t’s … almost… done….
Tuesday, MacBride Museum of Yukon History employees were tacking up a few remaining exhibits, adding the final strokes of paint and generally touching up the place prior to Thursday’s grand opening celebrations.
In addition to opening a new building and exhibition, the museum also revamped its existing collections.
Entering, one is struck by a pleasant “new museum” smell. Then you’ll see a wall chart of Yukon statistics — learning, for example, that caribou outnumber humans five to one in the Yukon.
Take another couple of steps and you’ll come face-to-face with the museum’s famous albino moose.
Then there’s the so-called Cluttertorium, a new exhibit housing “everything the museum didn’t have room for.”
There, visitors can see bizarre items and knick-knacks haphazardly jammed into a myriad of glass-covered cubbyholes.
Look closely and you’ll spot antique hockey skates, intricate magic-lantern slides and even women’s panties bearing a message imploring their owner to keep them on until her man “comes back from the Yukon.”
Exhibits will also allow visitors to get closer to MacBride’s extensive collections of photographs and First Nation beadwork.
But the jewel in the MacBride crown is the museum’s new 270-square-metre Gold to Government exhibition.
Starting with a display devoted to surveying, visitors journey through the Yukon’s earliest history by moving past antique mining equipment, old Mountie uniforms and even a mock-up of a prospector’s furnished wall tent.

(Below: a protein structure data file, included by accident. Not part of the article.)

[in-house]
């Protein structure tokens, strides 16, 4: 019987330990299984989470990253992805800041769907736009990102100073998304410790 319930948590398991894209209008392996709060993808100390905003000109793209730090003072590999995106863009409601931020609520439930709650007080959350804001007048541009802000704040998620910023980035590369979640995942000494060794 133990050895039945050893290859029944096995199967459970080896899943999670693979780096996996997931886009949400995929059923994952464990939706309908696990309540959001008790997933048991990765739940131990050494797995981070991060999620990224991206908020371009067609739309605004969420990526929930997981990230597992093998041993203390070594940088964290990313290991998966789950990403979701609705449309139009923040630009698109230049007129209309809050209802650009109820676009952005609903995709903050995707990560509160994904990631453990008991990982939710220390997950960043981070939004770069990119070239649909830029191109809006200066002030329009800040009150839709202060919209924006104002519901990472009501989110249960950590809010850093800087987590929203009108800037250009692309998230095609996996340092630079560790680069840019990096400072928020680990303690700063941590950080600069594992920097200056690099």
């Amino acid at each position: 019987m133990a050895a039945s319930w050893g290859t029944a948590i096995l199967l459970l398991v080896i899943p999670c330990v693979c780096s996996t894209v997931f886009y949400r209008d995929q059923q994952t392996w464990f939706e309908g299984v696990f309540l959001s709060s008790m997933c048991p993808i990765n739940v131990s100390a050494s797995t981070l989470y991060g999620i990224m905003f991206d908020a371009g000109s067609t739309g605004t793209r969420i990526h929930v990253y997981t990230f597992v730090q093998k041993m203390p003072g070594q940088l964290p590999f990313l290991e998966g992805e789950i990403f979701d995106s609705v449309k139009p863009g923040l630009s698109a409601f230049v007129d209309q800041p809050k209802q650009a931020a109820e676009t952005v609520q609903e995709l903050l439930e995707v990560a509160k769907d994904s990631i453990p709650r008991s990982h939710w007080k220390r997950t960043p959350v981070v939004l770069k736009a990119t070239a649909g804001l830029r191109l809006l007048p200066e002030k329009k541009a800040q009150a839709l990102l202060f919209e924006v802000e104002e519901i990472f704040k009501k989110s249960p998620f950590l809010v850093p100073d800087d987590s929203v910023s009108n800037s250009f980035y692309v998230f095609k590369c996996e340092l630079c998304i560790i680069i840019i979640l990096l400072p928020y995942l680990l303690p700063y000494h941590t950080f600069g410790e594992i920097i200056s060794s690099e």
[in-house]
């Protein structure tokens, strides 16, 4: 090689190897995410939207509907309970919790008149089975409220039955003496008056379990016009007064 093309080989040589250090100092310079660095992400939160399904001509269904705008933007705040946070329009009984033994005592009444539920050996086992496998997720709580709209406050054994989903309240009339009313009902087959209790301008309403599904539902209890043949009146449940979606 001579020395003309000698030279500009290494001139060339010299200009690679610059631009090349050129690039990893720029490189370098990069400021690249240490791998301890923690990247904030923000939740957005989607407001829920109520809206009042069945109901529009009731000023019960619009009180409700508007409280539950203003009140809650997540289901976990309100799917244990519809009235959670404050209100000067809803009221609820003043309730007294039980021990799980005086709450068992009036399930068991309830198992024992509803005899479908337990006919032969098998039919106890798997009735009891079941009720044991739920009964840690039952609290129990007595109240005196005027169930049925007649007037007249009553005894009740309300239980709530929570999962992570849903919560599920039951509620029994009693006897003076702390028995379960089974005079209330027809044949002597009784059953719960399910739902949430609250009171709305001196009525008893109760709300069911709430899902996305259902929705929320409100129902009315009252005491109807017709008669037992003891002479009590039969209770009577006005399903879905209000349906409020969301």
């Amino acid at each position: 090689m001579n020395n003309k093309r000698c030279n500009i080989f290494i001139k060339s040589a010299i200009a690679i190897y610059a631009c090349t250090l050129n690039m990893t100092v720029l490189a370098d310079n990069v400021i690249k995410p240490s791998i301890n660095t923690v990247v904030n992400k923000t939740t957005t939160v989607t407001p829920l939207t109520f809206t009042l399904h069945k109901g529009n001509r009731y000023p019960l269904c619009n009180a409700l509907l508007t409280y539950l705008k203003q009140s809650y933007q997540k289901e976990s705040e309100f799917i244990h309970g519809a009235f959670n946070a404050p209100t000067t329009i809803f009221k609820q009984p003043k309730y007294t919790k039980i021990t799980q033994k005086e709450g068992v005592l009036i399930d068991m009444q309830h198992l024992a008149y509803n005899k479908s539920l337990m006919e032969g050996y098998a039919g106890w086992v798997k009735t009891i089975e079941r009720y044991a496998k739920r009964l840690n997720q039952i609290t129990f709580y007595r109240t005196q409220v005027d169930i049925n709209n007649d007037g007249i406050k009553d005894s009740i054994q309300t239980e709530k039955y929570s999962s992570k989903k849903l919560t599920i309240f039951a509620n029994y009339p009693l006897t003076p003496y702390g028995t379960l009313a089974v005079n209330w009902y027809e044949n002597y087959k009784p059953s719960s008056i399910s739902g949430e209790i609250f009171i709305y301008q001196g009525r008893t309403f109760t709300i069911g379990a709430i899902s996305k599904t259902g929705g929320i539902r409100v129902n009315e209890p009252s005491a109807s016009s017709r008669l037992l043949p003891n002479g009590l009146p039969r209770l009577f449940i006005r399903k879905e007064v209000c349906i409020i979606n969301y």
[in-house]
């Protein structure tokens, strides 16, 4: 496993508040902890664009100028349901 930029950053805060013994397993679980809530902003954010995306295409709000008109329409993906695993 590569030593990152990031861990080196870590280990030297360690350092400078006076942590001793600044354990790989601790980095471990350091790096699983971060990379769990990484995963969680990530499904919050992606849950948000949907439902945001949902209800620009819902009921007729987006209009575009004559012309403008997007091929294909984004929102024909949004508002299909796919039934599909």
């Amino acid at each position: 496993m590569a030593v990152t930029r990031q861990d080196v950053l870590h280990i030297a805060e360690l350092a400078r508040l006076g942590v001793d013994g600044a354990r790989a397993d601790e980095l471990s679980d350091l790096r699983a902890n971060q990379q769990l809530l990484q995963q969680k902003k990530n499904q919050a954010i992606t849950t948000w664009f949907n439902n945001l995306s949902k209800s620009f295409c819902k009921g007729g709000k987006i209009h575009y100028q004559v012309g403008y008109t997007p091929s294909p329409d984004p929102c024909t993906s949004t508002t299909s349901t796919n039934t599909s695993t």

Moving further, visitors find themselves walking the boardwalks of early pioneer Yukon.
At a saloon mock-up one can see a vintage bartop pillaged from a real Klondike roadhouse (transported to Whitehorse at a fee of one bottle of whisky.) The metal bar itself is formerly of Free Pour Joe’s.
At the nearby doctor’s office diorama, be sure to keep an eye out for the antique home-use electroshock therapy machine.
Rounding out the exhibit is an Alaska Highway construction tribute and the establishment of Yukon legislative government.
True to its Gold to Government moniker, the new exhibition sports one of the world’s largest privately held collections of placer gold.
It has already begun to strike a chord with nostalgic museum visitors.
“When you take people through, it’s weird to hear how many people still own a lot of the (type of) antiques we’re displaying in our museum,” said communications director Leighann Chalykoff.
An opening gala reception will take place from 5 p.m. to 7 p.m. on Thursday, May 22.
On Friday, May 23, the museum will host a by-donation public exhibition from 9 a.m. to 6 p.m.